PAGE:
The governments definition of fracking is based on the volume of fluid that is used on a frack stage, 1,000 cubic metres or 10,000 cubic metres per well.
This is at best a very loose definition and means that a company might, by manipulating the volumetric flows keep a well below the threshold in order to evade environmental obligations. In an article published in Nature on 23rd August 2017 the authors Stuart Haszeltine and Emeritus Professor at Glasgow University, David Smythe argue that there is little rational or scientific basis for what is now the legal definition of fracking. A comprehensive summary of the concerns expressed by Haszeltine and Smythe is available on the excellent DESMOG website here:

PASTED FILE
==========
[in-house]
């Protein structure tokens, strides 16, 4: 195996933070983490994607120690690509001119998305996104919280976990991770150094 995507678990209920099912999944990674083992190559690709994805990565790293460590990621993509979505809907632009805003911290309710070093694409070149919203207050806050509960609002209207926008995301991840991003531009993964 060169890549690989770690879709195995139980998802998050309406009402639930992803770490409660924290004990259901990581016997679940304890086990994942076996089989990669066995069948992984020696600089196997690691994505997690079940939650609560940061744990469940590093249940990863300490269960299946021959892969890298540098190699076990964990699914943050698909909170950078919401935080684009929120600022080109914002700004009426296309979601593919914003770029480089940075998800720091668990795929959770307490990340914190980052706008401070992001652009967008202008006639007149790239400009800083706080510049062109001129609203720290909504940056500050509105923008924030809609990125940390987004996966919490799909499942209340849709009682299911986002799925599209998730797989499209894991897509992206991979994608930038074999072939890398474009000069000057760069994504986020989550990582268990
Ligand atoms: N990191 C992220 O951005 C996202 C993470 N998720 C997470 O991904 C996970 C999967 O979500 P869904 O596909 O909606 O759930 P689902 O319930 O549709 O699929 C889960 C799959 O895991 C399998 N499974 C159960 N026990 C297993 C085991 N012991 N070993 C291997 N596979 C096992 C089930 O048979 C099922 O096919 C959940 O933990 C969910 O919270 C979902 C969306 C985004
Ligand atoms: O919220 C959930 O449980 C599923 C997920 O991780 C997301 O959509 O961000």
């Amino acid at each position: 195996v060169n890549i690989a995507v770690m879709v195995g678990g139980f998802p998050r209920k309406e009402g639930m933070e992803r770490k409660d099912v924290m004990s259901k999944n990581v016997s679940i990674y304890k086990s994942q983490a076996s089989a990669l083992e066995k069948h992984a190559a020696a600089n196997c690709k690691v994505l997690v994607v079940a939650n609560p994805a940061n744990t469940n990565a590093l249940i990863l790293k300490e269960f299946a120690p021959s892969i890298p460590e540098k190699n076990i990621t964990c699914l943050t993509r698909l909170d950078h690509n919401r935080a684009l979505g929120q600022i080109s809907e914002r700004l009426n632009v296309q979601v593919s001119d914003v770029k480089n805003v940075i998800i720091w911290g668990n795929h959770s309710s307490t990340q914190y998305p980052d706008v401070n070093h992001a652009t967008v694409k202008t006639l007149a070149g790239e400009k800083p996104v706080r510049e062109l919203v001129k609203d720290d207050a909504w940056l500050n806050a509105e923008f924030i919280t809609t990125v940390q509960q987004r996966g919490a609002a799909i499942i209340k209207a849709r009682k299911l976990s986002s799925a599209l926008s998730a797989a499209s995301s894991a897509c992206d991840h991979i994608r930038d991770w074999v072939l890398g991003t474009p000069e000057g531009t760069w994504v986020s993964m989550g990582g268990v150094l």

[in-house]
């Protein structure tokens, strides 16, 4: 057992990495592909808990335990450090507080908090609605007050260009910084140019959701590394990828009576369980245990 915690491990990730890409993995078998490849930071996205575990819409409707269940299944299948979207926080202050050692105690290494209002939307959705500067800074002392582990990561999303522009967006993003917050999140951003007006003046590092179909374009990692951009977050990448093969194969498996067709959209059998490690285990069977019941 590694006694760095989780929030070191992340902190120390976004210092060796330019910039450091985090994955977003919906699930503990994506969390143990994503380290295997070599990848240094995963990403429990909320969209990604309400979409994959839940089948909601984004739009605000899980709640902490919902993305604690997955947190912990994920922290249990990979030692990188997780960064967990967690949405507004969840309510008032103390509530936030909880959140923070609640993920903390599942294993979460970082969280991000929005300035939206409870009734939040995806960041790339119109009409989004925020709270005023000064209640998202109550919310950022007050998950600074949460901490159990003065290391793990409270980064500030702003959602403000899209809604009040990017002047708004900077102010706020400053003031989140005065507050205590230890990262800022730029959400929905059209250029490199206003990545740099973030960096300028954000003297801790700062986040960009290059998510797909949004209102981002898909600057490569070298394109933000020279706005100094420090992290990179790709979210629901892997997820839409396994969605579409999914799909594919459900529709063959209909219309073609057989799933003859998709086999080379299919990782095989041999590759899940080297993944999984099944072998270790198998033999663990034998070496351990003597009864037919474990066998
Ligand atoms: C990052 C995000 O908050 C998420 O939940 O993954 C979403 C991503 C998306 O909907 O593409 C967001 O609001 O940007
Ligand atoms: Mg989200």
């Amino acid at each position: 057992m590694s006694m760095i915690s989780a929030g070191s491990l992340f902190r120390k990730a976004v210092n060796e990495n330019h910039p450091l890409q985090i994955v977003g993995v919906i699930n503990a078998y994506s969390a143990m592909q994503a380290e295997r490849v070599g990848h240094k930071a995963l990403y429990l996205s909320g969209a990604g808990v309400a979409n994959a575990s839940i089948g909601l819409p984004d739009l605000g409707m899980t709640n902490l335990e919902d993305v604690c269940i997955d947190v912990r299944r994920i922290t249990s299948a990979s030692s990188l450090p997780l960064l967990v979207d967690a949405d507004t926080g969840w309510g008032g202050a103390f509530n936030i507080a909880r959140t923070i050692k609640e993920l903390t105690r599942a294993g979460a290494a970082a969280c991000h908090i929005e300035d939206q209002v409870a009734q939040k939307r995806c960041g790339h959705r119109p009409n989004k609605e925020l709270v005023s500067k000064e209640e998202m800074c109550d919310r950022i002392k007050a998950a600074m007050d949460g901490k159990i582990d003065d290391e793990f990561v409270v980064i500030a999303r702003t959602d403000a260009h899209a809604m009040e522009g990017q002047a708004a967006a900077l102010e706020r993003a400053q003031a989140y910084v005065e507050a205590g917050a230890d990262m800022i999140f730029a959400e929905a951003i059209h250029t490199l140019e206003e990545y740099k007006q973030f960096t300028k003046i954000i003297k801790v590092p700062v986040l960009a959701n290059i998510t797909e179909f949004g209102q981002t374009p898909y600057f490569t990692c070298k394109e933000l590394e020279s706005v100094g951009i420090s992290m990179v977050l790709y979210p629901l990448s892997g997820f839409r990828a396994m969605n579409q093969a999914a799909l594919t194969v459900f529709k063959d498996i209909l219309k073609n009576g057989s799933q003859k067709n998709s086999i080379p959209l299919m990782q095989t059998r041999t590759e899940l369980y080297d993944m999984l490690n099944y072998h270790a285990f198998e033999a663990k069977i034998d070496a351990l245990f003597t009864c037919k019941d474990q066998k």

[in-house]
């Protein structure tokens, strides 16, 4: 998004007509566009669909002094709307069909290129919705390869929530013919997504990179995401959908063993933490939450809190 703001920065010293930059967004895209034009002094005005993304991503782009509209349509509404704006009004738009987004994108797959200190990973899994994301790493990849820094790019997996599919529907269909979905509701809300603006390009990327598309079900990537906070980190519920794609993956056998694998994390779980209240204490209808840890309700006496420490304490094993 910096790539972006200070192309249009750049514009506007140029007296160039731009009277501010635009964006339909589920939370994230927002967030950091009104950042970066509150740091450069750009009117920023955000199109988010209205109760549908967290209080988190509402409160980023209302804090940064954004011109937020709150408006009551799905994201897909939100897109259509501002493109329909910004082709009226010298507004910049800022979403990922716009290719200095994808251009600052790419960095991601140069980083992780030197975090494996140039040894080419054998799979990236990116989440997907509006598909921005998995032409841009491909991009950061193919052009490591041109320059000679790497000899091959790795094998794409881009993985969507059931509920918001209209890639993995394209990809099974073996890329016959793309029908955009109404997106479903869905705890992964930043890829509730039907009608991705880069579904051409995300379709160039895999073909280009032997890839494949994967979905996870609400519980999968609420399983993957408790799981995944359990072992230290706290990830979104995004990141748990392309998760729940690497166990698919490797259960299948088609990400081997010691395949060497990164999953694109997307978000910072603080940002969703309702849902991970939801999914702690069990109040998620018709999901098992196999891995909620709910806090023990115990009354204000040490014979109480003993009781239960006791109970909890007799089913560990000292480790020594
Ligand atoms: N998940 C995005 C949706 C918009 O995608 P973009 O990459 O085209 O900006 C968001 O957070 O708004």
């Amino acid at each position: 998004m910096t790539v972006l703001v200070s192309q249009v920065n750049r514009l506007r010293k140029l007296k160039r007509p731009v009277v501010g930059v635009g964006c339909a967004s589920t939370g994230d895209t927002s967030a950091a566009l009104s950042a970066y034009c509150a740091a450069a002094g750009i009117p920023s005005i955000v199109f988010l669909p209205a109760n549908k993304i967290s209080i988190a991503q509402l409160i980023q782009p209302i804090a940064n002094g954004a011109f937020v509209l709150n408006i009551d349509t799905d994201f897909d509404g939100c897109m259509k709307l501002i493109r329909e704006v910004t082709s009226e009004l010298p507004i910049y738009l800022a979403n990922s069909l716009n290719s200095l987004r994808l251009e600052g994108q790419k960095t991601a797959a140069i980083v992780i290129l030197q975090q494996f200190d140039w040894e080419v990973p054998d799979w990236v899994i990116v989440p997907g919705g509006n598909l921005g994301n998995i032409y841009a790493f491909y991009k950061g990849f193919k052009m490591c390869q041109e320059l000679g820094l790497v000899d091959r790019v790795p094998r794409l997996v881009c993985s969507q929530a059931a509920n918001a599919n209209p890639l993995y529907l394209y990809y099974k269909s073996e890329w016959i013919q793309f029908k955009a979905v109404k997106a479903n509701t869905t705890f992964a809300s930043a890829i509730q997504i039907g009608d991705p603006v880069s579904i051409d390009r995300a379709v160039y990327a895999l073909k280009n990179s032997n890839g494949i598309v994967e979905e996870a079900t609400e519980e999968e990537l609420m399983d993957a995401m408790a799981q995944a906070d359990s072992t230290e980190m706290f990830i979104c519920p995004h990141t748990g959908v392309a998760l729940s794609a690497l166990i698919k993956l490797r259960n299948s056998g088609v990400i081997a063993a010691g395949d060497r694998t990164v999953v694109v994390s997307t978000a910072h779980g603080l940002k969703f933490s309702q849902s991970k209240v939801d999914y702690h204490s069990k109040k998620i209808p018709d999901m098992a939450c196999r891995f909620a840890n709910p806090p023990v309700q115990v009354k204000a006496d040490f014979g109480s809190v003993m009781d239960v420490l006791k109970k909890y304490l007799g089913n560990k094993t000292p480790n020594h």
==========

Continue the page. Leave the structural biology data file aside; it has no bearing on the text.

It is worth noting that in the now somewhat discredited Conservative Party Manifesto, Theresa May pledged to loosen up planning laws for the frackers by making non fracking drilling permitted development. This would of course give the green light to the frackers who doubtless would manage to hydraulically stimulate their wells with fluid volumes somewhat below 10,000 cubic metres. So in that case no planning concerns and no chance of triggering the £100,000 community payments either! Hopefully if May’s lacklustre team move to implement, the opposition parties will rally to fight to ensure that environmental obligations and the concerns of local people are respected and kick such a move into touch.
Professor David Smythe visited Tinker Lane site last year and met with David Larder of Bassetlaw Against Fracking, seen here at the gates of Tinker Lane.